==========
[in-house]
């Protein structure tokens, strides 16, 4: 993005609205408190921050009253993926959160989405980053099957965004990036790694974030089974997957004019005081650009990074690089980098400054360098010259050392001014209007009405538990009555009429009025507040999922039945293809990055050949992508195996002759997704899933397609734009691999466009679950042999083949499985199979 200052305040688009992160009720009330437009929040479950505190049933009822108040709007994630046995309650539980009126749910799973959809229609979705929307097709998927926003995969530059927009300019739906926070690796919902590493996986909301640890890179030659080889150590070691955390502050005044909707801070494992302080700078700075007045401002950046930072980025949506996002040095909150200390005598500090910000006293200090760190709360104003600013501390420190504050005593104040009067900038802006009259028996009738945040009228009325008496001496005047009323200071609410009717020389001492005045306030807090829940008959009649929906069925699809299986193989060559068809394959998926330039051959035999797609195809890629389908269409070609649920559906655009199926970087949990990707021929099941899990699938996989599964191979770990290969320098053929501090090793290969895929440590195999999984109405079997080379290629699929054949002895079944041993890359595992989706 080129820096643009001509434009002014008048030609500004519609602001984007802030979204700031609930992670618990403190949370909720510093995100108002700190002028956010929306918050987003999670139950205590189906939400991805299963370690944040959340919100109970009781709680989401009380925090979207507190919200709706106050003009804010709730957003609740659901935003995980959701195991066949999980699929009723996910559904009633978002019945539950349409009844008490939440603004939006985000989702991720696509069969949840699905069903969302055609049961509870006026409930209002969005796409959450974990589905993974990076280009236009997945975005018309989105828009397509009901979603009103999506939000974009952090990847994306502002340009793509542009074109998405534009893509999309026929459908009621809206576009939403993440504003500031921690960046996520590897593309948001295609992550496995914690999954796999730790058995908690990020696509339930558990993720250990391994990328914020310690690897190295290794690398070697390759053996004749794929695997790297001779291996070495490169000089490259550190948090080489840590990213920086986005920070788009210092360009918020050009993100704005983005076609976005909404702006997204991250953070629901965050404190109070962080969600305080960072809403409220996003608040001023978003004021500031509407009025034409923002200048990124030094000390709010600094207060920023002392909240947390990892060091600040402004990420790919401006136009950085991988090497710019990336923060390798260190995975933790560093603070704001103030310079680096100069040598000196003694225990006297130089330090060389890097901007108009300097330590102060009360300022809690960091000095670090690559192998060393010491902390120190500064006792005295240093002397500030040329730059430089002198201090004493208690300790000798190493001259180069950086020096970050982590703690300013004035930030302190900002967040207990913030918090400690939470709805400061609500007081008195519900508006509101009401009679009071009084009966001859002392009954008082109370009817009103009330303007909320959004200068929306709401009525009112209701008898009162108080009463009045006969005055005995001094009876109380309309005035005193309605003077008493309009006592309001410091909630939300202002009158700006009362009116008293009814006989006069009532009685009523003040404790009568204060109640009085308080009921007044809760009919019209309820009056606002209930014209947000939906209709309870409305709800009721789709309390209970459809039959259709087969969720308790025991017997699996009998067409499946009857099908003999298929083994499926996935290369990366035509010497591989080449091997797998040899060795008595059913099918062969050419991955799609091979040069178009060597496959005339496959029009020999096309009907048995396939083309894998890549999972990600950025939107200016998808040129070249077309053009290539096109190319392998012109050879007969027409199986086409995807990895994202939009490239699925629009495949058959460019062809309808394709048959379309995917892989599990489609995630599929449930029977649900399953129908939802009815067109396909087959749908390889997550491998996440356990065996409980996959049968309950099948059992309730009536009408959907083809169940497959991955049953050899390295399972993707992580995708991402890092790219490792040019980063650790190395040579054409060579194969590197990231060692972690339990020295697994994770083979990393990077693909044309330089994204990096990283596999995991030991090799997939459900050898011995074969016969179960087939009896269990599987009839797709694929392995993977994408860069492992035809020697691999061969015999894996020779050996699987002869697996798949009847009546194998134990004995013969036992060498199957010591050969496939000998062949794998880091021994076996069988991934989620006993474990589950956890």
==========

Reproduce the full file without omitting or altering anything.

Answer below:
[in-house]
């Protein structure tokens, strides 16, 4: 993005609205408190921050009253993926959160989405980053099957965004990036790694974030089974997957004019005081650009990074690089980098400054360098010259050392001014209007009405538990009555009429009025507040999922039945293809990055050949992508195996002759997704899933397609734009691999466009679950042999083949499985199979 200052305040688009992160009720009330437009929040479950505190049933009822108040709007994630046995309650539980009126749910799973959809229609979705929307097709998927926003995969530059927009300019739906926070690796919902590493996986909301640890890179030659080889150590070691955390502050005044909707801070494992302080700078700075007045401002950046930072980025949506996002040095909150200390005598500090910000006293200090760190709360104003600013501390420190504050005593104040009067900038802006009259028996009738945040009228009325008496001496005047009323200071609410009717020389001492005045306030807090829940008959009649929906069925699809299986193989060559068809394959998926330039051959035999797609195809890629389908269409070609649920559906655009199926970087949990990707021929099941899990699938996989599964191979770990290969320098053929501090090793290969895929440590195999999984109405079997080379290629699929054949002895079944041993890359595992989706 080129820096643009001509434009002014008048030609500004519609602001984007802030979204700031609930992670618990403190949370909720510093995100108002700190002028956010929306918050987003999670139950205590189906939400991805299963370690944040959340919100109970009781709680989401009380925090979207507190919200709706106050003009804010709730957003609740659901935003995980959701195991066949999980699929009723996910559904009633978002019945539950349409009844008490939440603004939006985000989702991720696509069969949840699905069903969302055609049961509870006026409930209002969005796409959450974990589905993974990076280009236009997945975005018309989105828009397509009901979603009103999506939000974009952090990847994306502002340009793509542009074109998405534009893509999309026929459908009621809206576009939403993440504003500031921690960046996520590897593309948001295609992550496995914690999954796999730790058995908690990020696509339930558990993720250990391994990328914020310690690897190295290794690398070697390759053996004749794929695997790297001779291996070495490169000089490259550190948090080489840590990213920086986005920070788009210092360009918020050009993100704005983005076609976005909404702006997204991250953070629901965050404190109070962080969600305080960072809403409220996003608040001023978003004021500031509407009025034409923002200048990124030094000390709010600094207060920023002392909240947390990892060091600040402004990420790919401006136009950085991988090497710019990336923060390798260190995975933790560093603070704001103030310079680096100069040598000196003694225990006297130089330090060389890097901007108009300097330590102060009360300022809690960091000095670090690559192998060393010491902390120190500064006792005295240093002397500030040329730059430089002198201090004493208690300790000798190493001259180069950086020096970050982590703690300013004035930030302190900002967040207990913030918090400690939470709805400061609500007081008195519900508006509101009401009679009071009084009966001859002392009954008082109370009817009103009330303007909320959004200068929306709401009525009112209701008898009162108080009463009045006969005055005995001094009876109380309309005035005193309605003077008493309009006592309001410091909630939300202002009158700006009362009116008293009814006989006069009532009685009523003040404790009568204060109640009085308080009921007044809760009919019209309820009056606002209930014209947000939906209709309870409305709800009721789709309390209970459809039959259709087969969720308790025991017997699996009998067409499946009857099908003999298929083994499926996935290369990366035509010497591989080449091997797998040899060795008595059913099918062969050419991955799609091979040069178009060597496959005339496959029009020999096309009907048995396939083309894998890549999972990600950025939107200016998808040129070249077309053009290539096109190319392998012109050879007969027409199986086409995807990895994202939009490239699925629009495949058959460019062809309808394709048959379309995917892989599990489609995630599929449930029977649900399953129908939802009815067109396909087959749908390889997550491998996440356990065996409980996959049968309950099948059992309730009536009408959907083809169940497959991955049953050899390295399972993707992580995708991402890092790219490792040019980063650790190395040579054409060579194969590197990231060692972690339990020295697994994770083979990393990077693909044309330089994204990096990283596999995991030991090799997939459900050898011995074969016969179960087939009896269990599987009839797709694929392995993977994408860069492992035809020697691999061969015999894996020779050996699987002869697996798949009847009546194998134990004995013969036992060498199957010591050969496939000998062949794998880091021994076996069988991934989620006993474990589950956890």